More than 5,000 Washington area students took part yesterday in what organizers called one of the largest youth volunteer efforts in the District's history, devoting a sun-filled springtime day to making a difference in their community.
The students, from preteens to college age, worked at more than 30 locations throughout the city. Some cleaned up parks, planted gardens, did yardwork for senior citizens and distributed care packages to the homeless. Others refurbished community centers, painted murals and aided Habitat for Humanity in building two houses for low-income families.
"I want to say, 'Yes, my community is great and I had a role in making it that way,' " said Michael Clark, 17, a junior at Hyde Leadership School in Northeast Washington. "A lot of youth in D.C. feel the same way."
Clark, elected Washington's youth mayor last August as part of a summer youth leadership program, helped plan yesterday's event, part of a broader National Youth Service Day involving more than 3 million people across the country.
For the second year, the local activities were organized by the D.C. Commission on National and Community Service, established three years ago by Mayor Anthony A. Williams (D), said Deborah Gist, the commission's executive director. This year's registration of 8,000 -- including the 5,000 who worked yesterday and others involved in projects the previous day -- surpassed last year's total of 5,000, she said.
Gist, a former elementary school teacher, said that young people inherently like to help others and that providing early opportunities for volunteerism establishes a firm base for a life's dedication to volunteer work. At one site, she pointed to students signing a weather-resistant "commitment banner" promising to answer President Bush's call for every person to give 4,000 hours -- two years -- of volunteer work throughout their lifetimes.
Although most of yesterday's participants were from city neighborhoods, some drove in from Maryland and Virginia. Fifteen-year-old Chris Milne, a ninth-grader at Georgetown Preparatory School in Potomac, had signed up by e-mail to help with an ongoing Habitat for Humanity project at 54th and Clay streets NE.
Volunteer work "makes you feel good," Chris said as he measured 2-by-4s to be cut with a power saw by his father, George Milne, and Greg Ebron, owner of one of the houses being built. Also marking the boards was Ebron's son Michael Deloatch, also 15.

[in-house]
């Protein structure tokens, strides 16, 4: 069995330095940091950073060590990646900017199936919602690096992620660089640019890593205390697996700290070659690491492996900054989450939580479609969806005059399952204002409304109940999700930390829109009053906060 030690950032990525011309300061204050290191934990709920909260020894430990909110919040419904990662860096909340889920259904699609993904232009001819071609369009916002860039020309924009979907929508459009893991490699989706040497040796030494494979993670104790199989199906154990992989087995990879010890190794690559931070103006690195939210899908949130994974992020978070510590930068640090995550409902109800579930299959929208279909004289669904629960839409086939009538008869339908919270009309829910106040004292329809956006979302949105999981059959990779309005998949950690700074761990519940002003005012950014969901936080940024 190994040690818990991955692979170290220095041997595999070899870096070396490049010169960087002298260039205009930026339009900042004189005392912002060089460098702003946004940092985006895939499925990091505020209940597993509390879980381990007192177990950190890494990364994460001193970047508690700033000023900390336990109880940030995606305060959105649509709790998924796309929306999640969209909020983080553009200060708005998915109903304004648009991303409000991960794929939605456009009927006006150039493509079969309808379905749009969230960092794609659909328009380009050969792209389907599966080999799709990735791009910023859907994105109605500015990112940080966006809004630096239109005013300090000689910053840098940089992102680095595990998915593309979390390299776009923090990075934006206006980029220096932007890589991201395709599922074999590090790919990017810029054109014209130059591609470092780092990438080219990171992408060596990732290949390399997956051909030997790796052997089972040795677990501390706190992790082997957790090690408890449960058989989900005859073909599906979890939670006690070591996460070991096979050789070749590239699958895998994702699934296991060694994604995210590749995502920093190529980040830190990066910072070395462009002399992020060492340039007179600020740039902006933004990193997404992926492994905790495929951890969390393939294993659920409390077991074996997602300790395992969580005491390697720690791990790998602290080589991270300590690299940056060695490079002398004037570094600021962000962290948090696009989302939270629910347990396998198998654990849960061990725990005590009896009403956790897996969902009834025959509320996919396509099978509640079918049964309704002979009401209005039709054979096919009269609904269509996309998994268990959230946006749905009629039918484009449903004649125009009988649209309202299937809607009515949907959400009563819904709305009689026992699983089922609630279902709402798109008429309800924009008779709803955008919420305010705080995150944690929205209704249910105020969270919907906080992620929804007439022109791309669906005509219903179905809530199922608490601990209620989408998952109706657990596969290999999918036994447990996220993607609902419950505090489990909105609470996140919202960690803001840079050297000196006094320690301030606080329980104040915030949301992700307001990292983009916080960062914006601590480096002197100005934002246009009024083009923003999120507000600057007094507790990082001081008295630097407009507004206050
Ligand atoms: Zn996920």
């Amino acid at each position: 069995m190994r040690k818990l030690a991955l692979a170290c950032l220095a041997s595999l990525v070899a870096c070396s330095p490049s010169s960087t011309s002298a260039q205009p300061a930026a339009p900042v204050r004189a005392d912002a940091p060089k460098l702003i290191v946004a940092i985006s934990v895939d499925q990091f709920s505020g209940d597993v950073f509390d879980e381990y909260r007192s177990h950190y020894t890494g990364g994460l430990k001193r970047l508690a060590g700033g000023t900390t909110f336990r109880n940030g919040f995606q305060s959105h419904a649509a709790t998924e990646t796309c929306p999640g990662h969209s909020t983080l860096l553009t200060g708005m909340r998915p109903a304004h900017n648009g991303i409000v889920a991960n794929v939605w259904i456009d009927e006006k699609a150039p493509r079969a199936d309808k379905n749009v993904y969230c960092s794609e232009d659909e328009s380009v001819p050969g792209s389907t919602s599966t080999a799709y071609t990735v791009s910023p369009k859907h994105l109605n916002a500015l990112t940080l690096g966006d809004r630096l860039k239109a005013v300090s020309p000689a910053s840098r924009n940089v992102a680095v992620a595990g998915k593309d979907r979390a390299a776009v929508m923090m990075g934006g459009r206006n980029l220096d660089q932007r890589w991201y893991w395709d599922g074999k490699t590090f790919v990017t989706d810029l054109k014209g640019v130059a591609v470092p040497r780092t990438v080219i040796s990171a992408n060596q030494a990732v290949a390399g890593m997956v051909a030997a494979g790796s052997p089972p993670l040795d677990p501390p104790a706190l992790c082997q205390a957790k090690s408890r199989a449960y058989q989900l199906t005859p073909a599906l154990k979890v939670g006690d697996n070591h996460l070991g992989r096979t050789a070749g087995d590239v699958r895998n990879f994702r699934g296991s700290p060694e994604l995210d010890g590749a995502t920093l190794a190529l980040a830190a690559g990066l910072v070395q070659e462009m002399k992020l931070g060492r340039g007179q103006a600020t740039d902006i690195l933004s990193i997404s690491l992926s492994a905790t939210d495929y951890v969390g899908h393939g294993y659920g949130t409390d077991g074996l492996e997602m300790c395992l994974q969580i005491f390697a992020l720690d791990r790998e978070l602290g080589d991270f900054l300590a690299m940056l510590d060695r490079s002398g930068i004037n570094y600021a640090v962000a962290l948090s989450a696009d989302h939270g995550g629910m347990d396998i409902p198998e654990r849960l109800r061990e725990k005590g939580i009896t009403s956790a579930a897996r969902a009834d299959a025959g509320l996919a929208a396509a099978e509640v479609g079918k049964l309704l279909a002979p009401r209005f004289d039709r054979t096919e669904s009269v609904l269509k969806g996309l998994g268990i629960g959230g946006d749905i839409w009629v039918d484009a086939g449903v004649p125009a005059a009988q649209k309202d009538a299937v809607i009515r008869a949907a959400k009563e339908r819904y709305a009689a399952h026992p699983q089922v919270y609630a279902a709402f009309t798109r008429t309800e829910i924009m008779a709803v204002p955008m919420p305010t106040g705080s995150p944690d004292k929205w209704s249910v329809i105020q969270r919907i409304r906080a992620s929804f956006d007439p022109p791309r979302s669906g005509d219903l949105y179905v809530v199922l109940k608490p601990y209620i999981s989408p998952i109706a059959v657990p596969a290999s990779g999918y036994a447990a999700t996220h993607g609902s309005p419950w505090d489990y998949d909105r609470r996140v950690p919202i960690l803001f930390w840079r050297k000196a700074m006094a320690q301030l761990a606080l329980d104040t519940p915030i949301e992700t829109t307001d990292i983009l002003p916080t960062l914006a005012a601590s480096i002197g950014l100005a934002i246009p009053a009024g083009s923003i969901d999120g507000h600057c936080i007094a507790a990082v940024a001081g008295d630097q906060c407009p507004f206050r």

Jamin An of McLean, 16, had his first experience hanging drywall under the supervision of year-long volunteers with Habitat for Humanity, an international organization. "It's a lot of fun, and it's very fulfilling to get to know the family that will be living here."
Across the street, in a fenced area away from the heavy construction, Isabel Vega, the owner of the second house targeted by volunteers yesterday, watched as her three daughters -- Brianna, 11, Shaqueya, 8, and Pasha, 8 -- and other neighborhood children helped make picnic tables the two families will use after they move in late summer or early fall.
"I'm so excited I don't know whether I can wait another three months," said Vega, 34, a pharmacy technician and a correctional officer at the D.C. jail.
Many other locations also drew crowds.
At Langdon Park, on 20th Street NE, more than 250 students from 30 public and private schools divided up tasks. Younger ones assembled hygiene and information packages to be delivered to the needy through social service organizations, while older ones cleared brush and painted the park's amphitheater.
About 200 volunteers gathered at Kingman and Heritage islands to clean up debris along the Anacostia River.
About 80 more students helped operate a community health fair at Banneker Recreation Center, near Howard University in Northeast.
And 125 Red Cross youth volunteers taught emergency preparedness to children at Lincoln Heights Crisis Center, 50th Street NE.